It’s been a tough time for the uranium market over the last ten years following the Fukushima nuclear meltdown in 2011, with governments, institutions and the public alike coming to see it as a toxic resource. Prices plummeted and stayed low.

However, we are now seeing a confluence of events which is positioning nuclear as the solution to what most are seeing as the single most important factor driving inflation at the moment, energy prices.

The world’s heaviest element is in vogue once again, creating conditions for an investment win, so long as you can identify those companies with strong fundamentals.

Uranium’s cause has been helped by:

  • The launch in July 2021 of the Sprott Physical Uranium Trust (SPUT), the world’s largest physical uranium fund, which is bringing in new demand and new capital inflows. More such funds will follow;
  • The ongoing conflict in Ukraine, which has brought huge energy insecurity to Europe and further afield, marked by supply shortages of and massive price increases in natural gas and oil, and a return to reliance on mothballed fossil fuel facilities;
  • Sanctions on Russia, coupled with an unwillingness to trade with the world’s new pariah on even those areas not covered by sanctions, due to political and corporate reputational risk. This is putting at risk access to Russia’s uranium enrichment services, where it is the global market leader;
  • A cessation of uranium production by Kazatomprom and Cameco, the world’s two largest uranium producers; initially this was driven by covid related supply chain issues and employee safety concerns. But the worsening economic climate and lack of engagement by energy utility companies has given no encouragement or     incentivisation for producers or developers to rush back into production.
  • Scarcity of enriched uranium and ultimately uncertainty of access of uranium supply
  • Insatiable appetite for and mass buying power of existing uranium resources from China;
  • Momentum from Western Governments for home-grown clean energy solutions and energy security that limit the need to trade with and be in bondage to unfriendly nations;
  • Political, institutional, and corporate commitments to combat climate change and transition to net zero, meaning all alternatives to fossil fuels must now be     considered;
  • A shift in attitude towards and perception of nuclear power from Western electorates, who increasingly accept its place in a clean energy future as they stare into the abyss of what energy insecurity actually looks like;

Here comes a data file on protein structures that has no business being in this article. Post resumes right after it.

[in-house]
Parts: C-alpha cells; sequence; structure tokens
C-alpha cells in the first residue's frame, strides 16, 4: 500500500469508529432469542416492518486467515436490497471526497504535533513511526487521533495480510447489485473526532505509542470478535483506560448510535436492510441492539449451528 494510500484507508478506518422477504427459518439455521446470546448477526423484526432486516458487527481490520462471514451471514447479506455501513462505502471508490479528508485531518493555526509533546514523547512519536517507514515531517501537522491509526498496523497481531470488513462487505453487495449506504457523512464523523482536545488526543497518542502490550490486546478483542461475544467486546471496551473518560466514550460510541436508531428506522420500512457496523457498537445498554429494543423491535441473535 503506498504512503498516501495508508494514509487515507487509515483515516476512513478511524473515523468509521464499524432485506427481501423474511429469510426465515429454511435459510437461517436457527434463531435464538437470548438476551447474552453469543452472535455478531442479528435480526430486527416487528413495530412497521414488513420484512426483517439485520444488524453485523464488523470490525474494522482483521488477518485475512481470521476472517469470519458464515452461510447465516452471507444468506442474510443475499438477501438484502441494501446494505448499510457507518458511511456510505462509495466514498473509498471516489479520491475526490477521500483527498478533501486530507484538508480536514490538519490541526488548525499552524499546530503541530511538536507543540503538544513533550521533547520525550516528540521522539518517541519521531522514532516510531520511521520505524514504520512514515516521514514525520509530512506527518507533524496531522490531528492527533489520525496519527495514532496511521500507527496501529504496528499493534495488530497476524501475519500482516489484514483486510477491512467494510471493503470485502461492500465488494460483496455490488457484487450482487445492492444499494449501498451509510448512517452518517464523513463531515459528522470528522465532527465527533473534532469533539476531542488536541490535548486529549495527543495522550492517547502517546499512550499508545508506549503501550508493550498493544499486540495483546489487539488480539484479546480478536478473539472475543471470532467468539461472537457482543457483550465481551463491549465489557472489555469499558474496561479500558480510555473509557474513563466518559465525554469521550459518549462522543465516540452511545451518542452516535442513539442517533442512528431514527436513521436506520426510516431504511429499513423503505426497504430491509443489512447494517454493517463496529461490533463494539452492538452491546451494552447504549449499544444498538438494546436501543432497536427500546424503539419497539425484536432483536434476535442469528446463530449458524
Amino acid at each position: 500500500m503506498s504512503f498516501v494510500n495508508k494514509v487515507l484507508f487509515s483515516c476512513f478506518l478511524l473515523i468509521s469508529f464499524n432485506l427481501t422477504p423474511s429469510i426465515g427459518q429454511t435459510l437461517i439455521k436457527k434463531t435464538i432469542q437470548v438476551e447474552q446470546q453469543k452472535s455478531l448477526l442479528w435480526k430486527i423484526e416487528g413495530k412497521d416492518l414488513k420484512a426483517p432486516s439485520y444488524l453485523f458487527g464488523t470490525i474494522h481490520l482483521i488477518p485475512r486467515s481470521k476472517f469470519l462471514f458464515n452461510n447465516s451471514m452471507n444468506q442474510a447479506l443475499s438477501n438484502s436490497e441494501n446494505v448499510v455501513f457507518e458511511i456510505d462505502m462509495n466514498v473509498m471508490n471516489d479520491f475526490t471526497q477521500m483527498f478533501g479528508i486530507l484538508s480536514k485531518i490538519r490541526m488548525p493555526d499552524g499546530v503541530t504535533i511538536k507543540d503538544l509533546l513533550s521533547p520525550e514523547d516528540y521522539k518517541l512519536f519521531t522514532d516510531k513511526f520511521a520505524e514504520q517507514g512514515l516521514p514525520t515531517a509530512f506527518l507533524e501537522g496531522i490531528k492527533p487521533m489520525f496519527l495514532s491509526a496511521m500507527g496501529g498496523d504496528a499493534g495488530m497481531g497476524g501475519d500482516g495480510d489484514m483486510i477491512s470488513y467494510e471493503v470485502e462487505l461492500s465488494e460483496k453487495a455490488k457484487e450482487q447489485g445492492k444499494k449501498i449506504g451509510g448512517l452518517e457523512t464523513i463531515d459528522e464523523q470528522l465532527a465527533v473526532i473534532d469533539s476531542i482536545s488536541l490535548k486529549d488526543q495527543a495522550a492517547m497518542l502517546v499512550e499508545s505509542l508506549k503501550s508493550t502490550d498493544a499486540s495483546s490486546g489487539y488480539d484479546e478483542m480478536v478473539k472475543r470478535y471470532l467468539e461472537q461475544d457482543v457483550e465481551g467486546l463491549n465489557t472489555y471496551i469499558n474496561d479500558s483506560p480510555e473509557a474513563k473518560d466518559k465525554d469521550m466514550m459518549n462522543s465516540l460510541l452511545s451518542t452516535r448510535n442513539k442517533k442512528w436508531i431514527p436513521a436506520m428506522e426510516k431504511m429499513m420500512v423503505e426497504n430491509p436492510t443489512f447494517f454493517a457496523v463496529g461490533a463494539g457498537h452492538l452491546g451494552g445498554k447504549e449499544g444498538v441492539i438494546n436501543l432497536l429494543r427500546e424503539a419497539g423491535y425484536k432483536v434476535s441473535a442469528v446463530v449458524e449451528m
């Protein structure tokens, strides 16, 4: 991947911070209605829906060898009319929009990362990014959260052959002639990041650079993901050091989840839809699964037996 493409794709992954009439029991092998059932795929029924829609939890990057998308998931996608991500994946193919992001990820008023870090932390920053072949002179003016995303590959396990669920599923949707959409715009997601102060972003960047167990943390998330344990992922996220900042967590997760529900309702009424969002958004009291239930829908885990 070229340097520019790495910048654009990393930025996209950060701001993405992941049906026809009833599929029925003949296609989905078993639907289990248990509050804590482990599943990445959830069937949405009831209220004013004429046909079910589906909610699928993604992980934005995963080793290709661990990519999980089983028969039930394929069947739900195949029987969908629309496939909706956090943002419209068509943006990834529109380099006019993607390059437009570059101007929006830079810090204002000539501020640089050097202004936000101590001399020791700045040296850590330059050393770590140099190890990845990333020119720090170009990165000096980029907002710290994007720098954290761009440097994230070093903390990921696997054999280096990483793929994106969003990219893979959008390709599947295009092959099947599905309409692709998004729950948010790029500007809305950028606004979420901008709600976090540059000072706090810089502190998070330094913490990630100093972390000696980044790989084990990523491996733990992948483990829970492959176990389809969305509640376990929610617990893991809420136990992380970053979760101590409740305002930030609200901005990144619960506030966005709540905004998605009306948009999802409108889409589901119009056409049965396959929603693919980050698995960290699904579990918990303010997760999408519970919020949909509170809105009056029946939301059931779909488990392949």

• Technological advancements around Small Modular Reactors (SMRs), creating scope for secure, affordable decarbonised energy systems.

The general consensus is there’s going to be a massive deficit in supply as everyone looks for solutions – any solutions - to the profound global energy shortage and rising energy prices. It means nuclear is back in the room, not least for its baseload capacity – meaning, a reliable and consistent provider of energy through all weather conditions.

It’s enough for a company like American Lithium to diversify beyond its core business and acquire a large uranium resource, Macusani, in Peru, a country so new to the uranium game, export regulations have yet to be properly codified to ensure that uranium produced complies with global regulations and ends up in friendly hands.

Meanwhile, in Canada, the Government’s recent National Statement on Nuclear Energy recognised that the country is home to the largest deposit of high-grade uranium on earth and acknowledged real opportunity, which the country was ready to seize. Coming from somewhere with a centre-left administration, this is a great sign for investors.

In the US, there is talk of building strategic reserves of uranium in line with a desire to double the amount of nuclear energy generated there by 2050, which currently stands - as it has for sometime - at 15%.

The uranium market is rather anomalous in that utility companies that need it to buy directly from producers or traders. These utilities are currently fixated on security of supply and beginning to look beyond the producers to the most promising developers – those that are at an advanced stage, with scale and well-funded. Companies like Energy Fuels, Peninsula Energy, Bannerman Energy, Lotus Resources and Global Atomic.

The World Nuclear Association forecasts that uranium demand from the world’s nuclear reactors will almost double over the next twenty years. Yet, currently, on the supply side, things are moving in the opposite direction. It is hard to see how this could do anything but create price rise in uranium and resulting boost for the share prices some of those well-positioned companies.

It may not be an overnight win, but fortune is likely to reward those with patience over a 1-2 year horizon.

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